Tag Archives: pseudo-ethic

The weakness of ethical thinking in public health: a case study

by Carl V Phillips

I continue to be appalled by what passes for ethical analysis in the realm of THR. This is clearly a symptom of the ethical failings of public health in general. Of course it is somewhat better to see someone actually trying to analyze ethics as compared to the normal “public health” approach of simply making a declarations about what should be done without any mention of what ethical goal they are basing that upon, let alone defending the legitimacy of that goal. The latter is a level of political discourse comparable to the average social media or comments section “debate”. But the attempts at analysis seem only to rise to the level of a freshman term paper. Continue reading

Economic innumeracy in public health, with an emphasis on tobacco harm reduction

by Carl V Phillips

I recently had the opportunity to give a talk at what was basically the wake for the end of the quarter-century run of the wonderful Robert Wood Johnson Foundation Scholars in Health Policy Research program at the University of Michigan. I chose to put together some themes from my work as a tribute to one of the goals of that program, bringing the thinking of serious social scientists into health policy arenas where it is desperately lacking. Alas, most of my fellow alumni focus on engineering a better medical system or medical financing, with few choosing to try to deal with public health (let alone “public health”). Medical practice is obviously extremely important, but not so desperately in need of imported thinkers. Well, at least you have me.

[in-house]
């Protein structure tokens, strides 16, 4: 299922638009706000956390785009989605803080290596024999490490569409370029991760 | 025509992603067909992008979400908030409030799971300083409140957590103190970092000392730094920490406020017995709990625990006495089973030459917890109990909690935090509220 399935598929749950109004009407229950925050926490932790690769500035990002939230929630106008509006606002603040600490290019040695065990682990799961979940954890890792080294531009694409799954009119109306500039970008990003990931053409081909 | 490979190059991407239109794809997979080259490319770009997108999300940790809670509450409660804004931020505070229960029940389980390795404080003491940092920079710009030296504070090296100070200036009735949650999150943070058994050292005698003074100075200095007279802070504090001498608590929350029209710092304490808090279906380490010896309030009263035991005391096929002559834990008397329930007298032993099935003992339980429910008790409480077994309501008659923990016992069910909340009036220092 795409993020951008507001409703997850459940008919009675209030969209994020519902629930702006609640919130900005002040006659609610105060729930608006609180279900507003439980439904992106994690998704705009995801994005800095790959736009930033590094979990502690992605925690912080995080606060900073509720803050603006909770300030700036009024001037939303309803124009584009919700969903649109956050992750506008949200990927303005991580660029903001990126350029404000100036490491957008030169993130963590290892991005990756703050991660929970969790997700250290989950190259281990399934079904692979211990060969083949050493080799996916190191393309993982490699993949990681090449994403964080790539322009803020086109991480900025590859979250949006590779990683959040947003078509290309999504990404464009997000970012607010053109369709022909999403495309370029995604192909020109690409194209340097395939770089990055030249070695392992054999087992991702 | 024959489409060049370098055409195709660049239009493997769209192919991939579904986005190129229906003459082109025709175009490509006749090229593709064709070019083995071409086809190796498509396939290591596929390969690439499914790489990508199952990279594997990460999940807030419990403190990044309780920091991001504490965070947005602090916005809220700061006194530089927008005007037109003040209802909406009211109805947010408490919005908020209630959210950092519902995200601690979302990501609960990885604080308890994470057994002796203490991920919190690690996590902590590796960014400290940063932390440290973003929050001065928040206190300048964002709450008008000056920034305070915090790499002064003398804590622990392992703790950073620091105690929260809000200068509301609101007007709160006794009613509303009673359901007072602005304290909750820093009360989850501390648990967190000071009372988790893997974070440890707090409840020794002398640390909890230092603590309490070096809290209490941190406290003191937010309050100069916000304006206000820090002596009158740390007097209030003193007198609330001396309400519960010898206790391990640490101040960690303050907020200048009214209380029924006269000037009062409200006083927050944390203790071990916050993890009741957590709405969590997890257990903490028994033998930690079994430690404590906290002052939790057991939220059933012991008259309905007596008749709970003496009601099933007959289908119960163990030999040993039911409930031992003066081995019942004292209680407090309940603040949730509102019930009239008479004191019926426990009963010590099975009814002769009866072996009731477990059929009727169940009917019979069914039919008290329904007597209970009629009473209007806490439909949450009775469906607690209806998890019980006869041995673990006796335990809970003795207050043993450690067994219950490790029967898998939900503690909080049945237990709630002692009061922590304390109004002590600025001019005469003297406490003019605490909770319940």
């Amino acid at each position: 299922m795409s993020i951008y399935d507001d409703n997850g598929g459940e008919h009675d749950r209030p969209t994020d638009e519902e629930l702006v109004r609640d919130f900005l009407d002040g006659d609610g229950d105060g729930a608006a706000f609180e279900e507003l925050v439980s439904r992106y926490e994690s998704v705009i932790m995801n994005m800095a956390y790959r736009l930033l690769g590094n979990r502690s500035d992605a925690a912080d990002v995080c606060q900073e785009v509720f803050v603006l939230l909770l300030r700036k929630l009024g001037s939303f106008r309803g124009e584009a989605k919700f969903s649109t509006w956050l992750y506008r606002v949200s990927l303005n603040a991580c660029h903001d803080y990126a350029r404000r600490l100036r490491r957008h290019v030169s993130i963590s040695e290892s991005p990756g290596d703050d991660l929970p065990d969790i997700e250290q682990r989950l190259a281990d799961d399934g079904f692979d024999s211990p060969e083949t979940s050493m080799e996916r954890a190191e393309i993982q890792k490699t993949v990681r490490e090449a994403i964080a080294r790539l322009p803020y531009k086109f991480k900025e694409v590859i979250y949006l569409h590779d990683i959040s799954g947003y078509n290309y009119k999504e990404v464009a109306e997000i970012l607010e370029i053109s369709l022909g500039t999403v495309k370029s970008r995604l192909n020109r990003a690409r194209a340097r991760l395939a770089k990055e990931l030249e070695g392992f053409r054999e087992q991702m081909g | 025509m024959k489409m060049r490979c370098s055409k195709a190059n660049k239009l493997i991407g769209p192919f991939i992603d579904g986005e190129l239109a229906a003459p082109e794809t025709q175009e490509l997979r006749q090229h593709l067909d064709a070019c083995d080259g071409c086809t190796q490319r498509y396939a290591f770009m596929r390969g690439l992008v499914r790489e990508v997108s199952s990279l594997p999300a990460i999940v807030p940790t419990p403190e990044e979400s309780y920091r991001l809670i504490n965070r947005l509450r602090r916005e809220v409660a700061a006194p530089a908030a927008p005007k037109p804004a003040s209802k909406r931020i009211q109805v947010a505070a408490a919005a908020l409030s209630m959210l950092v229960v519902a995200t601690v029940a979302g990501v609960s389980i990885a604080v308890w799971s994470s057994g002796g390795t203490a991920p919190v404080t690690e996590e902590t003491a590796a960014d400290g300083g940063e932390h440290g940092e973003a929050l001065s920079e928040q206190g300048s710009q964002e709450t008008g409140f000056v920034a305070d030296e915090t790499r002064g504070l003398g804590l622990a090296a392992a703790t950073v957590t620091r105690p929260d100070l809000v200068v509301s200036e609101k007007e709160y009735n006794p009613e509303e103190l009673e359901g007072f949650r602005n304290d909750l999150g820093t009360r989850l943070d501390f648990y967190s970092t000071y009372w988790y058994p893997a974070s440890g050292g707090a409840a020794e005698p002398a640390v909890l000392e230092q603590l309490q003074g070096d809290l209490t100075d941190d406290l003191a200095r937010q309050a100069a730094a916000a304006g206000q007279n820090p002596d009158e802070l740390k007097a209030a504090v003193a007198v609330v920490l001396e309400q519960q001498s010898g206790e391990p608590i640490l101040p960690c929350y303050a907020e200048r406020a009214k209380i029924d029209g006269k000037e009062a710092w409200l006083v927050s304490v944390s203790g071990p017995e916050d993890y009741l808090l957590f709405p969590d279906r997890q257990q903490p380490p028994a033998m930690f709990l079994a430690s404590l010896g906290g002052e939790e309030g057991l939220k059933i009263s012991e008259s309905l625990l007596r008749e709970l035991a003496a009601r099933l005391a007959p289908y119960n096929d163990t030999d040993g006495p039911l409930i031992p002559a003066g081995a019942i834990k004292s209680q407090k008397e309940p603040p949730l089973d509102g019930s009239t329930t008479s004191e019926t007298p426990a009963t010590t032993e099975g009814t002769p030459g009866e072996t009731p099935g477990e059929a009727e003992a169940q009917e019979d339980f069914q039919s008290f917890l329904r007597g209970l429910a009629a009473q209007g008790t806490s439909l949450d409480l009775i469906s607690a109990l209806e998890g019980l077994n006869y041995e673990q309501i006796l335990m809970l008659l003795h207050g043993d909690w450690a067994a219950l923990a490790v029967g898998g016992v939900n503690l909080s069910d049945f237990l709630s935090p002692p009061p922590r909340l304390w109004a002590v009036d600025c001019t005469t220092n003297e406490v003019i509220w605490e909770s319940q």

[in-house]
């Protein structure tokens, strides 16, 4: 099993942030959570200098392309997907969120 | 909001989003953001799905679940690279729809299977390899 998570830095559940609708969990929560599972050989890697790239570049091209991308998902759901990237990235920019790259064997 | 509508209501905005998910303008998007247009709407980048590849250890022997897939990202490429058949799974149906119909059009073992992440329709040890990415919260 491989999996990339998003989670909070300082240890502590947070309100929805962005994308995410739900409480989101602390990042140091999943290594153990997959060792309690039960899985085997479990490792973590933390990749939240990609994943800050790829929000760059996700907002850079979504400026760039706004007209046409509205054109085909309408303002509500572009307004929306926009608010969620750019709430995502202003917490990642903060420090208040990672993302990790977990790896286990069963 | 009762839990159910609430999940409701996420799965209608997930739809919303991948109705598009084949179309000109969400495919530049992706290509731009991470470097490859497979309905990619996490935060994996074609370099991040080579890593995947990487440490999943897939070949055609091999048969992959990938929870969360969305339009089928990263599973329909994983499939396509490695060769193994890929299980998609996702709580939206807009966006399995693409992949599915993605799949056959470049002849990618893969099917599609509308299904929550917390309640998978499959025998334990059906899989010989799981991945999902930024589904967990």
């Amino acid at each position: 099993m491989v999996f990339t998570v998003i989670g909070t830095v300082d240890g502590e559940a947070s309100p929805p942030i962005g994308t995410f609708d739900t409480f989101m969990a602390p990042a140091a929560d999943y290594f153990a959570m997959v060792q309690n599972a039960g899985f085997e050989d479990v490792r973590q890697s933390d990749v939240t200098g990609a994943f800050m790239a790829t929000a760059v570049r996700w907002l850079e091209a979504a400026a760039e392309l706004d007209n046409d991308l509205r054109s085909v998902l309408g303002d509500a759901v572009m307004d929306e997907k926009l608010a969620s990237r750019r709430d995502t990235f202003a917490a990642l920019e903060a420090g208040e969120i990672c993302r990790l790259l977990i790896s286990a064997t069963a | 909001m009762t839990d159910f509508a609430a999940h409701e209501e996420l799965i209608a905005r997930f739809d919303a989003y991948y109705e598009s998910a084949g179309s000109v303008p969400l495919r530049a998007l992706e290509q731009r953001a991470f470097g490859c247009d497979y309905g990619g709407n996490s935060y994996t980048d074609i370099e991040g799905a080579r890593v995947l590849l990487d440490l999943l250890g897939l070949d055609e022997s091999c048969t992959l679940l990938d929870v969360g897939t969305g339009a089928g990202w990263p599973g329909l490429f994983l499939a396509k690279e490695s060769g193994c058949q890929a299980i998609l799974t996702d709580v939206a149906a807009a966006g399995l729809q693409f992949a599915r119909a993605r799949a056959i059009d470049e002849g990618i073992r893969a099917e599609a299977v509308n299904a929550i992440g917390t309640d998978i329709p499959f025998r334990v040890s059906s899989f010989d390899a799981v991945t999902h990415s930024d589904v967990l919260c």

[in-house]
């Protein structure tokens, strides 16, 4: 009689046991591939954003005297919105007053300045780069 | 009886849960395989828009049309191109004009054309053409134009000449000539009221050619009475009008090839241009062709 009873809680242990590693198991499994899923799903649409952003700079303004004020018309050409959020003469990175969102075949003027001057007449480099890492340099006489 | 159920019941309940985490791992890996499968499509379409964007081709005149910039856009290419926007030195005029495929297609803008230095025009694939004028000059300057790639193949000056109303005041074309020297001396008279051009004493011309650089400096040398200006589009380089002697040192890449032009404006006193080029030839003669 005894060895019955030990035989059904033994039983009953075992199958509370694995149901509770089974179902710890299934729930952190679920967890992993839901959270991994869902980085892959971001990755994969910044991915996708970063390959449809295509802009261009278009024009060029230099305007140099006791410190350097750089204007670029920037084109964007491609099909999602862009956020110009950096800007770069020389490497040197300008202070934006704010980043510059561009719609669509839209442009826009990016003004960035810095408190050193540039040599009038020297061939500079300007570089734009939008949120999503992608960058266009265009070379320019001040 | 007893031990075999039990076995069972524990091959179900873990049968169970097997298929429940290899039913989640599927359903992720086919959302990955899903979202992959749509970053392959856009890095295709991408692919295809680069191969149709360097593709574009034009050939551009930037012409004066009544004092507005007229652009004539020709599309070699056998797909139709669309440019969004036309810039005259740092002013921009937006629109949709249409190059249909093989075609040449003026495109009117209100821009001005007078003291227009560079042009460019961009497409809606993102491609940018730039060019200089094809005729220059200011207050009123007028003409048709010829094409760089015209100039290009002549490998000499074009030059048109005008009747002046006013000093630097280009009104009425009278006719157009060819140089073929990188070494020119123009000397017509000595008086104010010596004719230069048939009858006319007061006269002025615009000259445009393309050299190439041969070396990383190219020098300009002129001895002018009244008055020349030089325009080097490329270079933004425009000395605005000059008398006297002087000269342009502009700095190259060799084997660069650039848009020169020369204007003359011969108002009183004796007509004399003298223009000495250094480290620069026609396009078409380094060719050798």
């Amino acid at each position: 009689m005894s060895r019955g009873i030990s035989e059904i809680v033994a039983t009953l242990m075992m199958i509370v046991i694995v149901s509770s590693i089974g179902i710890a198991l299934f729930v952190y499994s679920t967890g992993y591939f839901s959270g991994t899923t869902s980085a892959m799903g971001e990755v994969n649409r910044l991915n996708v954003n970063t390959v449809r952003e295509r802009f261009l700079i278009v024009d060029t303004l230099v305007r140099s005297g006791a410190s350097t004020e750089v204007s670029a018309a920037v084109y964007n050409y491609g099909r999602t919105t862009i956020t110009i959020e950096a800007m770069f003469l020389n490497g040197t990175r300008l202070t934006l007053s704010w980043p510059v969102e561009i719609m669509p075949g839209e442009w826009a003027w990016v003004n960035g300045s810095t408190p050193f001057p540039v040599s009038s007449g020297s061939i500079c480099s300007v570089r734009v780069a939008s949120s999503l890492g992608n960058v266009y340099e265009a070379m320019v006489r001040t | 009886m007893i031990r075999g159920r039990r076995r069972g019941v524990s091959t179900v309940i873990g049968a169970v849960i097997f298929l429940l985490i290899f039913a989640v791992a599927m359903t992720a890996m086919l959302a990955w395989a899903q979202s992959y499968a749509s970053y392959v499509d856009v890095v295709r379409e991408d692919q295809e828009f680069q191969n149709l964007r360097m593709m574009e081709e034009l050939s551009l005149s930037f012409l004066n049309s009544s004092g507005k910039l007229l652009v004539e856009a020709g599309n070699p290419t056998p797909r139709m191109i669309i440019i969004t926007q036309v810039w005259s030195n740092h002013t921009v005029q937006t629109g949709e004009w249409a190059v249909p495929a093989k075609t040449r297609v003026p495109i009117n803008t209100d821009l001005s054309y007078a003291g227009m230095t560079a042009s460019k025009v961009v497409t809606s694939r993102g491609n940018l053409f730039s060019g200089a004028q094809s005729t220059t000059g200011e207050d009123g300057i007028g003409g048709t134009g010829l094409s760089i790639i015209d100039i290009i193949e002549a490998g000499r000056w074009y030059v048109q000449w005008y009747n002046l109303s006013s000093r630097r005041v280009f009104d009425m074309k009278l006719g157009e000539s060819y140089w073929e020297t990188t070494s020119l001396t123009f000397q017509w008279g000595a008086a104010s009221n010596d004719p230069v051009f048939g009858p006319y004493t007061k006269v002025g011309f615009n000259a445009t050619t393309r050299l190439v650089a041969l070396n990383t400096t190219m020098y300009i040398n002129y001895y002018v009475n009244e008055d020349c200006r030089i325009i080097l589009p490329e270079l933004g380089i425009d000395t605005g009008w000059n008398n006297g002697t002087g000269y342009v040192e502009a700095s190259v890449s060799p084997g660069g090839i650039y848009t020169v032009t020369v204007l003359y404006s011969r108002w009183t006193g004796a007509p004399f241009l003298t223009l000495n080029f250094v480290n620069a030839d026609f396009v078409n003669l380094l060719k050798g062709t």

I got some great feedback on this talk making that alone well worth my effort. (Thanks to all my colleagues. And it was great seeing you. We’ll be in touch.) But I wanted to also share what I created more broadly here. The following are my slides from the talk, with some text to explain what is not fully contained in the slides, along with a bit of extra material that was not in the talk. Continue reading

Follow-up on how medics doomed public health – case studies

by Carl V Phillips

Yesterday I posted a long essay, a history-of-science analysis that wove in news events and personal flashbacks (hey, what author doesn’t want to be Kurt Vonnegut or Thomas Pynchon?), about why the public health profession ended up being the hate-filled anti-humanitarian institution that it is today. You will recall that it was ultimately the medics, not the temperance nuts, who were responsible for the downfall of public health. Today a case study, and a bit of a second, that provide some further illustration and some comic relief (there is no other way to play it — it is too absurdly horrifying to present as other than comedy). Continue reading